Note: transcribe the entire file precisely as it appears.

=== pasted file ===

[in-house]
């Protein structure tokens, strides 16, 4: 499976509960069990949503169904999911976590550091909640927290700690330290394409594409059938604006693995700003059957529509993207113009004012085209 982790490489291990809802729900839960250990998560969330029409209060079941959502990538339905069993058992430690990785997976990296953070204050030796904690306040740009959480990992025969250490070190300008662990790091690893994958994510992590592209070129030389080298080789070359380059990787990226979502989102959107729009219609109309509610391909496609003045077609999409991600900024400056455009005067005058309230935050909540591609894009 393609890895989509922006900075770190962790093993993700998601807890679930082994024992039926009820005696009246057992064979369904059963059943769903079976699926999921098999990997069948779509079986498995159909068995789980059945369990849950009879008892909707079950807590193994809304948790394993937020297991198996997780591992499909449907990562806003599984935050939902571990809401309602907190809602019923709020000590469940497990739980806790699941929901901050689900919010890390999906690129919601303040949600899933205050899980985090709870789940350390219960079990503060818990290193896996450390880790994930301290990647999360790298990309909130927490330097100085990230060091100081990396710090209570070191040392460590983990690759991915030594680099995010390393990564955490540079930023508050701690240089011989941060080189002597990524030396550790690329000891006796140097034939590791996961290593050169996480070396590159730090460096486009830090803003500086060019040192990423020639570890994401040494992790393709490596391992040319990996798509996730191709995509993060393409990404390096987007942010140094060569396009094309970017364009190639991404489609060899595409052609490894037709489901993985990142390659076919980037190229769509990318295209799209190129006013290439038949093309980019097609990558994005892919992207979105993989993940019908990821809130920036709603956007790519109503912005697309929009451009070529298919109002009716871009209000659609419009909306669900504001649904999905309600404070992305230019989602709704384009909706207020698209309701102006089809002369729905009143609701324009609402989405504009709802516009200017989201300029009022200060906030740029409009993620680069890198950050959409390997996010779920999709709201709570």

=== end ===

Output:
[in-house]
């Protein structure tokens, strides 16, 4: 499976509960069990949503169904999911976590550091909640927290700690330290394409594409059938604006693995700003059957529509993207113009004012085209 982790490489291990809802729900839960250990998560969330029409209060079941959502990538339905069993058992430690990785997976990296953070204050030796904690306040740009959480990992025969250490070190300008662990790091690893994958994510992590592209070129030389080298080789070359380059990787990226979502989102959107729009219609109309509610391909496609003045077609999409991600900024400056455009005067005058309230935050909540591609894009 393609890895989509922006900075770190962790093993993700998601807890679930082994024992039926009820005696009246057992064979369904059963059943769903079976699926999921098999990997069948779509079986498995159909068995789980059945369990849950009879008892909707079950807590193994809304948790394993937020297991198996997780591992499909449907990562806003599984935050939902571990809401309602907190809602019923709020000590469940497990739980806790699941929901901050689900919010890390999906690129919601303040949600899933205050899980985090709870789940350390219960079990503060818990290193896996450390880790994930301290990647999360790298990309909130927490330097100085990230060091100081990396710090209570070191040392460590983990690759991915030594680099995010390393990564955490540079930023508050701690240089011989941060080189002597990524030396550790690329000891006796140097034939590791996961290593050169996480070396590159730090460096486009830090803003500086060019040192990423020639570890994401040494992790393709490596391992040319990996798509996730191709995509993060393409990404390096987007942010140094060569396009094309970017364009190639991404489609060899595409052609490894037709489901993985990142390659076919980037190229769509990318295209799209190129006013290439038949093309980019097609990558994005892919992207979105993989993940019908990821809130920036709603956007790519109503912005697309929009451009070529298919109002009716871009209000659609419009909306669900504001649904999905309600404070992305230019989602709704384009909706207020698209309701102006089809002369729905009143609701324009609402989405504009709802516009200017989201300029009022200060906030740029409009993620680069890198950050959409390997996010779920999709709201709570």